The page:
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Advantages of person-centered and integrated care service: results of Mixed Method Research on Embrace

Authors:

Sophie L.W. Spoorenberg ,

Ronald J. Uittenbroek,

Hubertus P.H. Kremer,

Sijmen A. Reijneveld,

Klaske Wynia

Abstract

Introduction: Health care systems are challenged by the changing demands for care and support of older adults. Integrated care models may provide a solution for these transformations. Embrace is a recently developed population-based, person-centered, and integrated care service for community-living older adults. It was implemented in the Netherlands in 2012. Currently, 2600 older adults from 29 general practitioner (GP) practices are participating. We evaluated the effects of Embrace regarding patient outcomes and experiences, quality of care, and service use and costs using Mixed Methods Research.

Theory/Methods: Intervention. Embrace combines the Chronic Care Model with risk profiles based on a population health management model. A multidisciplinary Elderly Care Team – consisting of a GP, an elderly care physician, and two case managers (district nurse and social worker) – provide care and support. The intensity level, focus, and individual or group approach of the care and support depends on an older adults’ risk profile.

Design. We used different measurement instruments, e.g. the specifically developed GeriatrICS (a geriatric core set based on the ICF) and the Patient Assessment of Integrated Elderly Care (PAIEC), to assess the effects of Embrace after twelve months using Mixed Methods. A Randomized Clinical Trial and cost-effectiveness study was conducted to assess the effectiveness of Embrace on patient outcomes for older adults, their perceived quality of care, and service use and costs. Qualitative studies were performed to determine the experiences of older adults and professionals with Embrace. One group pre-post studies were conducted to evaluate professionals’ perceived quality of care, effects of Embrace on health-related problems, and goal attainment scores. Furthermore, the long term effects of Embrace will be assessed.

Results: (Patient outcomes and experiences) The RCT showed no clear advantages of Embrace regarding the domains health, well-being, and self-management. The qualitative study showed that older adults felt safe and secure and had the confidence to remain living at home. The preliminary findings of the pre-post study indicated that the number and severity of perceived health-related problems decreased.

Quality of care. Results of the RCT showed that older adults in the Embrace group reported greater improvement in quality of care compared to care as usual (CAU). In addition, professionals reported a significant increase in the level of integrated care. A qualitative study showed that case managers identified problems early, took preventive actions, and felt more competent to meet their clients’ needs.

Service use and costs. Findings of the cost-effectiveness study will be available in May 2016.

Discussion: Embrace care and support has several advantages compared to CAU. Quality of care improved, older adults felt safe, secure, and in control, case managers felt that they were able to connect fragmented and discontinuous elderly care, and the number and severity of perceived health-related problems decreased. Embrace yielded greatest improvement in the “Frail” risk profile, a subgroup of older adults “at risk” of poor health outcomes with no immediate need for professional care yet. This specific group is usually not eligible for integrated care services even though these could be increasingly effective for their health outcomes in the long run.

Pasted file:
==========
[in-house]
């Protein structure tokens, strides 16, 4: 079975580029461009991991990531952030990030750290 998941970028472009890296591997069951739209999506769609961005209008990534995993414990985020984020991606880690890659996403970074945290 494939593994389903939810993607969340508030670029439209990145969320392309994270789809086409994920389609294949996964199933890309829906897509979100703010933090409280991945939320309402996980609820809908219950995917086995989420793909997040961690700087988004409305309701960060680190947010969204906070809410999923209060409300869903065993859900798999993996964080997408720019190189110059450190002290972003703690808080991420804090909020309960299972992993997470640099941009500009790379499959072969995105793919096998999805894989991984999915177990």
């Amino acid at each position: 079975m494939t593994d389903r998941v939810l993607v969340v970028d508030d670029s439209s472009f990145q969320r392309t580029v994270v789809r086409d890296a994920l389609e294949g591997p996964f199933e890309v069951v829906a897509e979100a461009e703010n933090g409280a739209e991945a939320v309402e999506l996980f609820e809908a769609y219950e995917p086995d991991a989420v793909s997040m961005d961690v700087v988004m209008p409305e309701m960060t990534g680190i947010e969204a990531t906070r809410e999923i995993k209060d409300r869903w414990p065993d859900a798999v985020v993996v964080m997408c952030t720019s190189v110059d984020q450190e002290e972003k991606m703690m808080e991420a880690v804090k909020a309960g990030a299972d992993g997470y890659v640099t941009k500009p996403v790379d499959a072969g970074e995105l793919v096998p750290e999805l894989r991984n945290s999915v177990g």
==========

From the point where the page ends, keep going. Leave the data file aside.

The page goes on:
Lessons learned: Complex interventions such as Embrace require a multimethod evaluation to obtain a complete overview of the effects. Focusing only on a RCT would lead to limited conclusions. Furthermore, commonly used measurement instruments for health and well-being may not have been sufficiently sensitive to change to detect advantages of Embrace in clinical practice. This may explain why we only found effects using the specifically developed measurement instruments (GeriatrICS and PAEIC).

Limitations: A limitation of this study is that we randomized participating older adults within the GP practices. This may have led to some contamination of CAU via the members of the Elderly Care Team. In addition, we had no control groups for the studies on professionals’ perspectives on quality of care and on older adults’ health-related problems.

Future research: Future research should focus on the long-term effects of Embrace and on evaluating the process of care provision. Furthermore, the effects of Embrace in other geographical areas and in other cultures with different healthcare systems should be explored.

Conclusion: Mixed Methods Research showed that receiving care and support by Embrace for twelve months resulted in several advantages compared to care as usual.

How to Cite: Spoorenberg SLW, Uittenbroek RJ, Kremer HPH, Reijneveld SA, Wynia K. Advantages of person-centered and integrated care service: results of Mixed Method Research on Embrace. International Journal of Integrated Care. 2016;16(6):A226. DOI: http://doi.org/10.5334/ijic.2774
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Published on 16 Dec 2016.

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